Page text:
Eventually, I believe, everyone will be using the web as a medium of self-expression. Just as ~everyone has an email address, so too will ~everyone have a place on the web that they can point to as being theirs (even if it’s not fully public or shared with everyone). Those that won’t are those who will be prevented through some lamentable combination of lack of access or willful rejection of technology. But both from a philosophical and professional standpoint, I want to see as many as people as possible use the web to express themselves. Moreover, I want to build the tools that enable them to do so.
Emily wasn’t buying it. She was happy that a good chunk of people would be writing blogs, making web pages, and so on. But there’s no reason to go nuts here. We shouldn’t expect or even hope for it to be everyone.
Clearly that should be the goal, I responded, for our understanding is increased as more experiences are shared. The network becomes more valuable as the number of nodes increases.
Then Emily told me about how, as a recruiter, she spends her time looking for people online. She uses advanced search engine hoodoo to find the right kind of people for the right job. And in this age when so many people can be found online, it’s a real treat to find someone who has left no mark. The same with restaurants, she argued. If you can find somewhere that hasn’t been reviewed a thousand times on yelp.com, it’s like you’re finding something special. Like a fresh snowfall before it gets all footprinted up. (OK — the snow metaphor is my own flowery nonsense, but I think it’s in the spirit of her argument).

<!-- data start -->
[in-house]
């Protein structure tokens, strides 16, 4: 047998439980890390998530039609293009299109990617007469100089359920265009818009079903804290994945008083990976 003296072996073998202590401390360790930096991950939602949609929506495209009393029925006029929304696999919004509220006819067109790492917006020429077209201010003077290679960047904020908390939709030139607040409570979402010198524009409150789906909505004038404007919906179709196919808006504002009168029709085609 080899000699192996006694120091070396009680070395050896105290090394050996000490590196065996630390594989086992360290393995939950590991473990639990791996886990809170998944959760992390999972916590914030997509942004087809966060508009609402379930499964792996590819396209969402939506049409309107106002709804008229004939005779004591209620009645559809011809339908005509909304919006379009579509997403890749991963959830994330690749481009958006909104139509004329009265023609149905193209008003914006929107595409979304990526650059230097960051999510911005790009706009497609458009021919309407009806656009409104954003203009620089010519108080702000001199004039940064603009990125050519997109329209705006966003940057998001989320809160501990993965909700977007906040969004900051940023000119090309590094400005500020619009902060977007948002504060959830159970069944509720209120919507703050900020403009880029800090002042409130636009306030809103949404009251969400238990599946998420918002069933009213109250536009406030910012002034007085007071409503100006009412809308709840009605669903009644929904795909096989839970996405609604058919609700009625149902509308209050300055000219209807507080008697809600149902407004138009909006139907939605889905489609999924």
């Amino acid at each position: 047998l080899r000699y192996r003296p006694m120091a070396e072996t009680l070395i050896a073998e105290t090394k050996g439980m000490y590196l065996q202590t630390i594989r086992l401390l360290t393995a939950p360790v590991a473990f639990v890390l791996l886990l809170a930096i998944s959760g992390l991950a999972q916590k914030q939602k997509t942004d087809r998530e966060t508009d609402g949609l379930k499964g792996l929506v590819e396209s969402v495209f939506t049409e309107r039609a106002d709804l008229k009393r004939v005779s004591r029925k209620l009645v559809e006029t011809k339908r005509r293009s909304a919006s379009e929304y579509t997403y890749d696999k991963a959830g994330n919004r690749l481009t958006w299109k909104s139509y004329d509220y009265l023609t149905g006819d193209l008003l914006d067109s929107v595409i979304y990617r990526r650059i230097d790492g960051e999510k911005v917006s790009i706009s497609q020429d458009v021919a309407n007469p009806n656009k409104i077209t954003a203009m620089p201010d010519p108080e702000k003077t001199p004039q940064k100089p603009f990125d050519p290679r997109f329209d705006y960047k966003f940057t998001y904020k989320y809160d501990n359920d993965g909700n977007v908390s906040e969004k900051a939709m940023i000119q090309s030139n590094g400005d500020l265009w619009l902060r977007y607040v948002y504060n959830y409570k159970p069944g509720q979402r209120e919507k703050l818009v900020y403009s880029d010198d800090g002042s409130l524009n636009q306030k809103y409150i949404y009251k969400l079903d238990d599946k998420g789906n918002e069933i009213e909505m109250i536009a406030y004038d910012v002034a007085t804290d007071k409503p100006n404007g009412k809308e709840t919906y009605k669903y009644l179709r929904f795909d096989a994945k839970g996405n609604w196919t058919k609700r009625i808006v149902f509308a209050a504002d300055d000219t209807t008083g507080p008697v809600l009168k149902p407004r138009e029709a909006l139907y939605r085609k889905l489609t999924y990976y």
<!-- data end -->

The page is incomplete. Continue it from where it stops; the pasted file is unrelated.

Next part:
And I realized I didn’t have a great response to that. It’s possible that as more people have online presences, there will be a natural backlash from a subsequent generation of folks who don’t want to share in that way. Maybe there will be folks who consider it a virtue to have as thin an online presence as possible, analogous to the pride some webgeeks feel when they manage to be completely unplugged for a week or weekend.
I hope this isn’t the case. I hope we can create the right mix of technology that allows everyone to share parts of themselves online in a way that is natural. For those of us involved in creating social software, I feel it should be our goal. As a result of these two conversations, however, I feel both more driven to achieve it and less assured in the inevitability of our transcendental connectedness.
How do you feel?